East Lyme to oppose housing proposal
East Lyme –– The Board of Selectmen made it clear Wednesday night that it intends to fight to limit development in Oswegatchie Hills.
The board approved First Selectman Wayne L. Fraser's request to set aside $25,000 to hire a lawyer to manage the legal fight against Landmark Realty, which proposes to develop River View Estates, a community of 894 housing units in the hills that rise from the Niantic River.
Landmark's lawyers informed the town last month that 270 of the units would be affordable housing reserved for owners earning as little as 60 percent of the average household income for the area. Landmark said it had learned that there was a need for affordable housing in the state, and especially in East Lyme. They said the town is not exempt from laws that compel municipalities to accept applications for affordable housing developments.
“Your town must approve such applications, unless the town proves that my client's application is not appropriate,” Landmark's lawyer, Michael F. Dowley of Middletown, wrote to Zoning Official Michael Mulholland.
Fraser said that since the burden of proof had shifted to the town, it was imperative to prepare a defense against Landmark. He said Landmark's tactic was shrewd but that he believes the town can prevail because the proposed development site has a lot of ledge, making it unsuitable. He said the removal of too many trees would lead to contamination of the Niantic River and its aquaculture.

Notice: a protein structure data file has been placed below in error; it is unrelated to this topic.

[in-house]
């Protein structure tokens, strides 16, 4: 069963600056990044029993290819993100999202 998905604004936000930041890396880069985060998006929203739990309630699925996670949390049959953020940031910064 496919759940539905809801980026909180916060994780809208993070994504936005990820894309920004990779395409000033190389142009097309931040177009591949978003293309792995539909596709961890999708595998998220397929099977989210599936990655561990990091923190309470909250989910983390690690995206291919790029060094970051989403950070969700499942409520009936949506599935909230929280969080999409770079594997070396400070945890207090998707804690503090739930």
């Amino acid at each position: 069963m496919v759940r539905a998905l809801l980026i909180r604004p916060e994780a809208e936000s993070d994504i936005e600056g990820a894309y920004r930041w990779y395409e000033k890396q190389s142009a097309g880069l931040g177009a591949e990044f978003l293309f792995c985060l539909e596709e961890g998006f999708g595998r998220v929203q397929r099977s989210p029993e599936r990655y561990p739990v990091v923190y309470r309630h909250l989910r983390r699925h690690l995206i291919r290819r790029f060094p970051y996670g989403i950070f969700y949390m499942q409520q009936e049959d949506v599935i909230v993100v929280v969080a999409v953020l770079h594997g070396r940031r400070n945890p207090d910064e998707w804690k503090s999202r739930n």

“We are not against development. But we will oppose the destruction of sensitive land,” Fraser said before Wednesday night's selectmen's meeting. “Especially land that we have been trying to secure as open space. We are very close to doing that. I want to prevent the rug from being pulled out from under us. ”
The state Department of Environmental Protection is interested in purchasing the property to preserve it. Fraser said he had heard from several “prominent people in the state” who support East Lyme's opposition to the proposed development.
Selectman F. Kent Sistare Jr. said Fraser's move was a smart one. He said the town must be represented by a strong lawyer well versed in zoning laws and other land-use issues. He said that while volunteers are good, the town would want to have a qualified paid professional leading the effort.
“We have to find someone who knows how to deal with this and has knowledge of how to prepare a defense,” Sistare said. “And it's important to show our support by making this appropriation.”
Town Attorney Edward B. O'Connell is representing the Zoning Commission, which must act on Landmark's request for a zone change to accommodate the proposed development. He said that because he was representing the Zoning Commission, which has an unbiased opinion in the issue, he could not logically or fairly defend the town, which has a defined interest.
In a related matter, the board approved minor amendments to an ordinance that allows for the establishment of the two-town Niantic River Gateway Commission. The commission can go into effect after Waterford approves a similar ordinance. Fraser said Waterford First Selectman Paul Eccard plans to introduce the measure soon. Article UID=d1432ad0-f60b-4748-870a-2467459693bb